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''I want to stay as close to the edge as I can without going over. Out on the edge you see all kinds of things you can't see from the center.''
Former tax commissioner Michael D’Ascenzo used his final missive to accountants to champion his achievements and talk up the Australian Taxation Office as a world leader.
Treasurer Wayne Swan announced in November that Mr D’Ascenzo, a 35-year veteran of the Tax Office, would be replaced by former KPMG partner Chris Jordan, amid speculation that the move was calculated to appease business and give the ATO a much-lobbied-for injection of private sector expertise.
Mr D’Ascenzo has declined to speak with media since, citing a tight schedule involving a nationwide tour of ATO offices to farewell staff.
“I leave the ATO with its vision, values and capabilities holding it in good stead for the future . . . [it] is the envy of many other countries."
Mr D’Ascenzo’s seven-year term ended on December 31; he was the first commissioner to leave after one term in almost 50 years.
This year he joins the Foreign Investment Review Board as a part-time member. He will also sit on the government’s taskforce on multinational tax avoidance.
At his farewell on November 29, Mr D’Ascenzo said he had been on an “emotional rollercoaster in saying thank you and goodbye to as many people at the ATO and elsewhere as I can". A speech on the night by his second-in-charge, Bruce Quigley, brought him to tears. For all the gushing in the room, there was one notable absence: the man who pulled the trigger – publicly, at least – to end Mr D’Ascenzo’s term.
The Treasurer was hosting end-of year-drinks with Prime Minister Julia Gillard at the Lodge. Instead, Assistant Treasurer David Bradbury spoke.
Many in the tax industry believe Mr D’Ascenzo was pushed. Business groups had lobbied for a change in leader for more than a year, complaining of an overly aggressive stance and a defensive attitude.
Opposition treasury spokesman Joe Hockey applauded the appointment of Mr Jordan, already referring to Mr D’Ascenzo as a commissioner past. “I endeavoured to speak to the previous tax commissioner about it," he said, referring to slow audits and possible “vexatious litigation" from the ATO. “But he would only speak to me on the basis that Wayne Swan had an officer present from his office. This was a tax commissioner that was meant to report to the Parliament. Anyway, he’s moved on. So I really hope there’s more balance."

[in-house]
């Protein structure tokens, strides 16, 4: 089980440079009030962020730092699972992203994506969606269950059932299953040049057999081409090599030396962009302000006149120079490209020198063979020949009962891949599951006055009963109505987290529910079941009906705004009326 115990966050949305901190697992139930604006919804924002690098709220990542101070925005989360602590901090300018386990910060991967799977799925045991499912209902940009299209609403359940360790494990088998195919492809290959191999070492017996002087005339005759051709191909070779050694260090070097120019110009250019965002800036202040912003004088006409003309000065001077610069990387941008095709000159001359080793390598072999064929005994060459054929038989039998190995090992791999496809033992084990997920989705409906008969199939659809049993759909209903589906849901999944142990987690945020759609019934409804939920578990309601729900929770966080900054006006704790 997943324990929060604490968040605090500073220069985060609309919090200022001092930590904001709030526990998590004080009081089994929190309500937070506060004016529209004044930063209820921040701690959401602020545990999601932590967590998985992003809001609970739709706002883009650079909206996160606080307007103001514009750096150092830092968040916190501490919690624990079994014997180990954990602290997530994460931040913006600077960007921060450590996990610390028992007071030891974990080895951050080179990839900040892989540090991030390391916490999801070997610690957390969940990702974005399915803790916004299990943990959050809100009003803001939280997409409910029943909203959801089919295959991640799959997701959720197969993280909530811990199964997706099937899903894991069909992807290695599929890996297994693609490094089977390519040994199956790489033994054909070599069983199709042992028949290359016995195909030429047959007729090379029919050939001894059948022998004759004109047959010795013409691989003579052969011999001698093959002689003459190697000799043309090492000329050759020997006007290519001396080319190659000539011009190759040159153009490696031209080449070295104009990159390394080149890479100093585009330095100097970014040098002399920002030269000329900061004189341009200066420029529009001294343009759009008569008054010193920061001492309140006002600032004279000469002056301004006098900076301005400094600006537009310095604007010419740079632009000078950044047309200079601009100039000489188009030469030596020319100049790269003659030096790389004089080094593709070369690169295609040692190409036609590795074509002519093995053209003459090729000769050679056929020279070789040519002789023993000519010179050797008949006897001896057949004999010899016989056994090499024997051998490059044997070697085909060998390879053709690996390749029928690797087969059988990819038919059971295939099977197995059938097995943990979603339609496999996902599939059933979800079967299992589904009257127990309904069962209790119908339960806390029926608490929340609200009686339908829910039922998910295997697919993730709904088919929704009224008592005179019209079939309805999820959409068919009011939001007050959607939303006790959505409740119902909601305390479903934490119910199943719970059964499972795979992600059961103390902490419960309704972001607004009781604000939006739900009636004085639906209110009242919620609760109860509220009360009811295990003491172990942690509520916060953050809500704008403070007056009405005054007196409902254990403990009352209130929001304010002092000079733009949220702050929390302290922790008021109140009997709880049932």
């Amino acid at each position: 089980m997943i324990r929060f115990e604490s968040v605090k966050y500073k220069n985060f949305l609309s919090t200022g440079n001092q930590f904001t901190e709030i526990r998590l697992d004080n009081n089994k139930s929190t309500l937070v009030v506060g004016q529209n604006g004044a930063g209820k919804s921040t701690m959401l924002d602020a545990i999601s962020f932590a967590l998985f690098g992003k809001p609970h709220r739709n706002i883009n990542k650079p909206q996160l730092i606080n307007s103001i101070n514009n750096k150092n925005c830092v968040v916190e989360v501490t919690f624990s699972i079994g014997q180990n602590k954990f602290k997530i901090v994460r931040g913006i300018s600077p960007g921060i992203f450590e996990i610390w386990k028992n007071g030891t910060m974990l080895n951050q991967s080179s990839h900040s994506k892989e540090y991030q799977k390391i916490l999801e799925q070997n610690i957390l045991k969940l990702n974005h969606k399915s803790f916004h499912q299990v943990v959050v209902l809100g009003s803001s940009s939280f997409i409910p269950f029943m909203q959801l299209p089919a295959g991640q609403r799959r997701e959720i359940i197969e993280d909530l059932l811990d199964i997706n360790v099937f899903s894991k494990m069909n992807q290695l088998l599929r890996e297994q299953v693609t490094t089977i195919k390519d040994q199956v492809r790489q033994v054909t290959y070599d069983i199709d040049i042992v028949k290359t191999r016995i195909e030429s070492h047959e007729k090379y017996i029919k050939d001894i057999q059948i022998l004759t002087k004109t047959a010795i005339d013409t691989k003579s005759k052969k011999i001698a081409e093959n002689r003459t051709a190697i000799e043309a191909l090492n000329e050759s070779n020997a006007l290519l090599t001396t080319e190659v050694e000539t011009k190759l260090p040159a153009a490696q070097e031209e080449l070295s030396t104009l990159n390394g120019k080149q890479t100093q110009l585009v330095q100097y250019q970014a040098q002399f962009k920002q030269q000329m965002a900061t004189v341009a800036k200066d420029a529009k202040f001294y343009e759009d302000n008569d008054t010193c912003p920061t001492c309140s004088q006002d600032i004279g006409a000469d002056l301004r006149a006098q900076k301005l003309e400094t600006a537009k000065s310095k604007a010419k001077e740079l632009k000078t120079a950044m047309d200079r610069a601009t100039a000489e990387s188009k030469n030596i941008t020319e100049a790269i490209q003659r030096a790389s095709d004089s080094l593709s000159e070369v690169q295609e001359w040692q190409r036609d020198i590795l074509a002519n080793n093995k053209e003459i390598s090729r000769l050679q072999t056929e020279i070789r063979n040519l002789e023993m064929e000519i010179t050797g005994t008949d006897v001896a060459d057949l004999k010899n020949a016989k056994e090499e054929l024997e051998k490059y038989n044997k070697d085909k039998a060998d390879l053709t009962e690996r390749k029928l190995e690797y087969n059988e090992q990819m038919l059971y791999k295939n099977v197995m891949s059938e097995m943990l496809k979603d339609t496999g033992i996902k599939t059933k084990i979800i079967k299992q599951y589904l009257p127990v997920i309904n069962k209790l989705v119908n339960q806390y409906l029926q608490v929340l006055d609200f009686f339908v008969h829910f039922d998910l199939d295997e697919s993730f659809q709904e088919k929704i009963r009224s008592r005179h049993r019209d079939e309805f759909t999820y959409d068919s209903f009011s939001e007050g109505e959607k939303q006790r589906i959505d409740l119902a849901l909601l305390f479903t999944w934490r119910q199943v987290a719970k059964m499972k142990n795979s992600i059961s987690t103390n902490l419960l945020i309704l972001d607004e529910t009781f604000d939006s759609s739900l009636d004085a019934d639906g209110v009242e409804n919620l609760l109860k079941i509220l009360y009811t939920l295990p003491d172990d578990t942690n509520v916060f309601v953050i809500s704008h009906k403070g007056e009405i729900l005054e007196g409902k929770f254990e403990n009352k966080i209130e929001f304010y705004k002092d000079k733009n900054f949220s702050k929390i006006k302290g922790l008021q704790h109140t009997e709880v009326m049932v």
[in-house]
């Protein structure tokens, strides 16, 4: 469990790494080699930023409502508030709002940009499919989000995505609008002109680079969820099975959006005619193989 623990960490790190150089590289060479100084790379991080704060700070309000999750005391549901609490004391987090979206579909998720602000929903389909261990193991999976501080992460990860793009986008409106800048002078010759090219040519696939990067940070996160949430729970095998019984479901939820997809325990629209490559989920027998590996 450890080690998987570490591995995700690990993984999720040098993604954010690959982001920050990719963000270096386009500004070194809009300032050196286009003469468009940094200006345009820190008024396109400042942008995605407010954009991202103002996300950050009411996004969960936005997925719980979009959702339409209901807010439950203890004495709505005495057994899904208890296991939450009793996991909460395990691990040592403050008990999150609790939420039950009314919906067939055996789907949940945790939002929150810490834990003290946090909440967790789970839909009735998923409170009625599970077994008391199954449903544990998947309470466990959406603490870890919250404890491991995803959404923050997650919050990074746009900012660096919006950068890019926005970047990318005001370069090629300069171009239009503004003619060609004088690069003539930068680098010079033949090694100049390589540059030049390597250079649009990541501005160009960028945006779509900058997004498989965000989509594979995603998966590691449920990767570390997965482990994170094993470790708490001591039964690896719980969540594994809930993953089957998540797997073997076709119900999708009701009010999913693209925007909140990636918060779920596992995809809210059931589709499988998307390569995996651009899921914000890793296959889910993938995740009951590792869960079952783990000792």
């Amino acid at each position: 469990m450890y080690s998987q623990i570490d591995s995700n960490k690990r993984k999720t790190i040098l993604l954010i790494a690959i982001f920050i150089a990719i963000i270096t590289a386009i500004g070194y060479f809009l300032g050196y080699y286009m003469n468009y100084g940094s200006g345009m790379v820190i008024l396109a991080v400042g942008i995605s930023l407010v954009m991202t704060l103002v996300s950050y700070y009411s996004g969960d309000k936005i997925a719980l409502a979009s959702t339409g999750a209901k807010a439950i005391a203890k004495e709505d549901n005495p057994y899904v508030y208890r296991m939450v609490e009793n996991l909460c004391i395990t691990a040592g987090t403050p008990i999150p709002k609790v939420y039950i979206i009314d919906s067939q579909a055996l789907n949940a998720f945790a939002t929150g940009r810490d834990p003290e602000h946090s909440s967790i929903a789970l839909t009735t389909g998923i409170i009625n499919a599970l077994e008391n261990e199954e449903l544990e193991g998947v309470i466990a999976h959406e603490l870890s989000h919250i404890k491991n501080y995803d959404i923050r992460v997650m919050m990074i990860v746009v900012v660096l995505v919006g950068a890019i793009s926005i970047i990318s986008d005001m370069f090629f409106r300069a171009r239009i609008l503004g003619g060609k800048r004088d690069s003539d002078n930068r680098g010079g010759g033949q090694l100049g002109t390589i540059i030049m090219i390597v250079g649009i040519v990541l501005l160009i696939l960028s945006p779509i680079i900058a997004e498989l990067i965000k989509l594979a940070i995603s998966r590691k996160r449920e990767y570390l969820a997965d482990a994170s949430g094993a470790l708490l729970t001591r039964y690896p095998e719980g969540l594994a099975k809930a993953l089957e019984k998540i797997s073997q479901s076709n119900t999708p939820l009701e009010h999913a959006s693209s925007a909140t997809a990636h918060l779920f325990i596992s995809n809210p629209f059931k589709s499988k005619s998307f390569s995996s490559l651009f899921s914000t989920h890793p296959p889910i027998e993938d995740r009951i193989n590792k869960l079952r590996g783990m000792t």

But there are many who applaud Mr D’Ascenzo’s work – including his technical prowess and his willingness to deal with issues.
Still, seven years is a relatively long time, considering other key regulators – the securities watchdog, prudential supervisor and competition regulator – have five year terms.
The last three ASIC chairmen have had terms of no more than four years.
“How many CEOs remain CEOs for more than 5 or 6 years," asked one tax insider.
“The old way of doing business of tenure in the job doesn’t happen anymore."
In his tax agent magazine address, Mr D’Ascenzo said that he had “proudly sought to put taxpayers and their agents at the centre of the ATO’s thinking and actions".
“Tax agents and others have said that I have made a difference."
He carried a similar theme through his farewell speech.
“I leave on a high because we have earned the respect and confidence of the vast majority of Australians. I leave on a high because the ATO is regarded as perhaps the best tax administration in the world, with significant influence on tax practice and policy globally," Mr D’Ascenzo said.
His 35 years at the ATO were the time of his life, he said.
“The ATO was my first job offer after I finished university. “I’ll be here until I find a better job," I thought to myself. I never have.”
Katie Walsh is the editor of Legal Affairs. She is based in our Sydney newsroom. Connect with Katie on Twitter.